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Eclipse Eye Safety 101

solar eclipse, eye health, solar retinopathy, photokeratitis, Safety glasses

Today, people are traveling thousands of miles to see today’s solar eclipse, a rare natural phenomenon. It’s a must-see event that no one wants to miss out on, but precautions are necessary. With August being a national month of awareness for eye health, it’s important that we don’t take the eye safety warnings of scientists and health experts lightly.

Your Mother Was Right

Amazing scientific natural phenomenon. Diamond ring, prominence and internal corona. Total solar eclipse glowing on blue sky above silhouette of trees, serenity nature. Abstract fantastic background.

Staring directly at the sun can seriously harm your eyes. After only a few moments your eyes can develop photokeratitis or solar retinopathy.

Photokeratitis usually occurs after a few seconds of looking at the sun. It is essentially sunburn, which affects the surface of the cornea and causes blurriness, tearing, swelling, and sensitivity to bright light. Solar retinopathy usually occurs after looking at the sun for an extended period of time. When you’ve been overexposed to UV rays from the sun parts of your retina can literally be destroyed, creating small blind spots and distorted vision.

One might think that with the moon momentarily blocking out the sun, it’s safe to take a quick gaze at the sun without the necessary gear, but you’d be wrong.

It’s All About the Safety Glasses

Solar Eclipse Glasses, 3D rendering. The source of the map and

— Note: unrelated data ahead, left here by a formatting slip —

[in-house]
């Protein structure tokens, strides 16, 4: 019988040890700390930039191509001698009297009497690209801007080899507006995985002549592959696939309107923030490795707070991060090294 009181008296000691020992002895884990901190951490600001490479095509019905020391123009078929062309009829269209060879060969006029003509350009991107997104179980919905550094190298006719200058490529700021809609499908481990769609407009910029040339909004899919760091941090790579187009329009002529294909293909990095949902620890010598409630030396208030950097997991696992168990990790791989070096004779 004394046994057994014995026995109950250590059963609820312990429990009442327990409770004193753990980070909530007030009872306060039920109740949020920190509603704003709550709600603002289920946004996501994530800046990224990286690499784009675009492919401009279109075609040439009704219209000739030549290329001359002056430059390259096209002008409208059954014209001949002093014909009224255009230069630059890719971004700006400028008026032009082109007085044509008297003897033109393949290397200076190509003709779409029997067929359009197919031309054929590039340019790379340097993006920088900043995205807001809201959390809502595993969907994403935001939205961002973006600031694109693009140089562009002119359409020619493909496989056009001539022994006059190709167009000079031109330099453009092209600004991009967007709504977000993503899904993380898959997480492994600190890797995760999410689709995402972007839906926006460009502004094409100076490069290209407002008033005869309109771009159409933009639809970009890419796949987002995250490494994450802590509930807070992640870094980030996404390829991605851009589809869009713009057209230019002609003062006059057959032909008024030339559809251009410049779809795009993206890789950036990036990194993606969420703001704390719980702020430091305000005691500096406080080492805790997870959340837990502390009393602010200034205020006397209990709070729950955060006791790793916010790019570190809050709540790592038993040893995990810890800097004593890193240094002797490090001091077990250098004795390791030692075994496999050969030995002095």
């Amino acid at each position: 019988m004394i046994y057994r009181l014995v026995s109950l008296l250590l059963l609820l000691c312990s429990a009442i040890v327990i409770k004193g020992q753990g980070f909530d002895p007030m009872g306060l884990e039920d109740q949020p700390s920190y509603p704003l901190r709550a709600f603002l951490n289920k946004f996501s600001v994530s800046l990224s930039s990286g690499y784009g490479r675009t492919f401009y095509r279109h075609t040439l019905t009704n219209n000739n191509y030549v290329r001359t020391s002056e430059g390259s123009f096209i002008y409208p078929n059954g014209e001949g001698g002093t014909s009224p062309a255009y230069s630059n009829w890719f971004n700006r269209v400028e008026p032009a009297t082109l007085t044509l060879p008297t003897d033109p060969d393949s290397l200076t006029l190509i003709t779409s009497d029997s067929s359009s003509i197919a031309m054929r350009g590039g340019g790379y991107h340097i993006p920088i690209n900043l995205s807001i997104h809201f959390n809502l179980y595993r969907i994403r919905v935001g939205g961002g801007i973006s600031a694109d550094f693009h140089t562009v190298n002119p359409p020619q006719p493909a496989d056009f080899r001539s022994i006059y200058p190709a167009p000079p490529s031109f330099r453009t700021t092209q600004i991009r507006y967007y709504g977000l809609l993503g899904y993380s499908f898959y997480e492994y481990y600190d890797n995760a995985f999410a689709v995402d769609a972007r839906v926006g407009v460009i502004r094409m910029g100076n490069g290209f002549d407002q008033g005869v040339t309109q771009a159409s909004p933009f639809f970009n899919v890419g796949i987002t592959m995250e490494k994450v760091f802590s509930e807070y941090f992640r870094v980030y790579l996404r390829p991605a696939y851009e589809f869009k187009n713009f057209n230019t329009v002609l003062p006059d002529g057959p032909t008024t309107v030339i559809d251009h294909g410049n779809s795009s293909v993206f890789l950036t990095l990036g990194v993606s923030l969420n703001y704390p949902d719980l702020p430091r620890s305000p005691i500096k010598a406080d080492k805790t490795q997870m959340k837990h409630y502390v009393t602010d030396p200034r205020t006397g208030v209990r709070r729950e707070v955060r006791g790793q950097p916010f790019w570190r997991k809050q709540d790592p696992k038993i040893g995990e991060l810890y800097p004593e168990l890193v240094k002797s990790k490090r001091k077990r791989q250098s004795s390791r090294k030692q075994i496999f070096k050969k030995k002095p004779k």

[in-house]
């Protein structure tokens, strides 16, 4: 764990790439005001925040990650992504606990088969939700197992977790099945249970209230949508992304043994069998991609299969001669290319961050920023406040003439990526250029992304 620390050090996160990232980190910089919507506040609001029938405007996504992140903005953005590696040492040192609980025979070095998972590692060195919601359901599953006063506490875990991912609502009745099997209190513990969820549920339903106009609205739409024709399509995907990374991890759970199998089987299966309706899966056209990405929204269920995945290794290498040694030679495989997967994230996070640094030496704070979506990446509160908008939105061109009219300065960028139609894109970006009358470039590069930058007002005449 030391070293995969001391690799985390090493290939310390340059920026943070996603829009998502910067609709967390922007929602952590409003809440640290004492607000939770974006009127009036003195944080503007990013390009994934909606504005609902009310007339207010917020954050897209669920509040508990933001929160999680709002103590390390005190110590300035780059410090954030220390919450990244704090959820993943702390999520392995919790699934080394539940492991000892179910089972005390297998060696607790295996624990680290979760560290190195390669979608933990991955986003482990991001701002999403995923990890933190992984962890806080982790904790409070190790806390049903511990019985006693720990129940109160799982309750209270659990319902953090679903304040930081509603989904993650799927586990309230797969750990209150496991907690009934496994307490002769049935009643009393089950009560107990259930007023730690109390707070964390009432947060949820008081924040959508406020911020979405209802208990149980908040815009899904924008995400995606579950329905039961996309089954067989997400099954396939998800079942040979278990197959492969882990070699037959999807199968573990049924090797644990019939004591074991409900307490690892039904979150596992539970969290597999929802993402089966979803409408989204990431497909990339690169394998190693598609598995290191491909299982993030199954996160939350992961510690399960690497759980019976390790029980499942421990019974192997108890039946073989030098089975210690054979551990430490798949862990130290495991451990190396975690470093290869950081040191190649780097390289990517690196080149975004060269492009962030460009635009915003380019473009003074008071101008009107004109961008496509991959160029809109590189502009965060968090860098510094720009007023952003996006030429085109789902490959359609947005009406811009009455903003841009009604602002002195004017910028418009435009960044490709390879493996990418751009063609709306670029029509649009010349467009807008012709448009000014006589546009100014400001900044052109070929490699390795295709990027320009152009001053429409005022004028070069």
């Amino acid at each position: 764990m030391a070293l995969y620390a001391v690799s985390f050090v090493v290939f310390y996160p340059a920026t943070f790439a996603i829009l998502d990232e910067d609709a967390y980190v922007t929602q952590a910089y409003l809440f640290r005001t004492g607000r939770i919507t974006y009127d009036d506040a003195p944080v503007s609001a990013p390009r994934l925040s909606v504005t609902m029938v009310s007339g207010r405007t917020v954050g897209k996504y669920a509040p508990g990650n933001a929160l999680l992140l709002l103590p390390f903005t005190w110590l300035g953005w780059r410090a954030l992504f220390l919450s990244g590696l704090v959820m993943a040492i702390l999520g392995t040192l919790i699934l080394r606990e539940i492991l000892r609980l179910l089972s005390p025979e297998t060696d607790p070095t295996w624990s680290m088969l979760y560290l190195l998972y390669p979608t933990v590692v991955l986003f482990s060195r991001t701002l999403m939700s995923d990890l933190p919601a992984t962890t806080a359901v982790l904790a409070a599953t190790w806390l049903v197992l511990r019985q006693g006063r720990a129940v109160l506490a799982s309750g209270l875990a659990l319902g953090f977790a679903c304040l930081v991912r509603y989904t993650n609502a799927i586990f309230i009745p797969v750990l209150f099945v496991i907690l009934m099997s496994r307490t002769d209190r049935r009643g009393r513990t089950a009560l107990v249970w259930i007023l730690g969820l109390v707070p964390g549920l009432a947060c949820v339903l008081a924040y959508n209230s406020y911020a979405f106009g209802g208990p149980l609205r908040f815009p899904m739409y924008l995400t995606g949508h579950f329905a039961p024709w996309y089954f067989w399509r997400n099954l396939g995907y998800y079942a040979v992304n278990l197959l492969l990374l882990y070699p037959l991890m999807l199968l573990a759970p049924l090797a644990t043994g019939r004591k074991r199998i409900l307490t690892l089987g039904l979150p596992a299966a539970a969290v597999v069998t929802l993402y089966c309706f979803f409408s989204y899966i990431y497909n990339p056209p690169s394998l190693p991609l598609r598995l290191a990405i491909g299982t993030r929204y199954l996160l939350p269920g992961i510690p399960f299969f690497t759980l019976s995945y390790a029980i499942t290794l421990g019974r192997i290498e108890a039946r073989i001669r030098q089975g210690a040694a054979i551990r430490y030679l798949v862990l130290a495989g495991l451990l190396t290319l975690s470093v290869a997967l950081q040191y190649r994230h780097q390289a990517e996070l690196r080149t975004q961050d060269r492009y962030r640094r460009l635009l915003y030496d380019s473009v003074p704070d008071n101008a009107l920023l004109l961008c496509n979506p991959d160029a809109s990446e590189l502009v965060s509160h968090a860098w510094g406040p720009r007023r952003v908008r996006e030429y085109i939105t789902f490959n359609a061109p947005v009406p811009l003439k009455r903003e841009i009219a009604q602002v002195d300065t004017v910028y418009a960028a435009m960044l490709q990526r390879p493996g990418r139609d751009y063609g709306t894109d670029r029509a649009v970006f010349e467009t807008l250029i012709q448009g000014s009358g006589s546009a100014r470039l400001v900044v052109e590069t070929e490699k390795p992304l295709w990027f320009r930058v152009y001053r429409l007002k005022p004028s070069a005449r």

If you want to view the solar eclipse, you’re going to need special eclipse glasses from a reputable vendor. Sunglasses, homemade solar glasses, or glasses from a shoddy company will not offer your eyes that protect that they need. If you plan to take pictures, record the event, or look at the eclipse through a telescope, you’ll need a special solar filter for your device to protect your eyes. You can find more helpful advice from NASA’s special page on the total eclipse.

Don’t Have Safety Glasses? No Problem!

If you don’t have the safety glasses or don’t want to take the risk, there are other ways to view the eclipse. For instance, protect your eyes and watch the NASA Live Stream of the event instead. The live coverage starts at 12 pm EDT and ends at 4 pm. The coverage will feature footage from 12 different locations, gathered from telescopes, high-altitude balloons, and airplanes. The live show will also cover eclipse events held all across the country. Check out the live feed below!

NASA TV – Eclipse Across America
12pm- 4pm EDT

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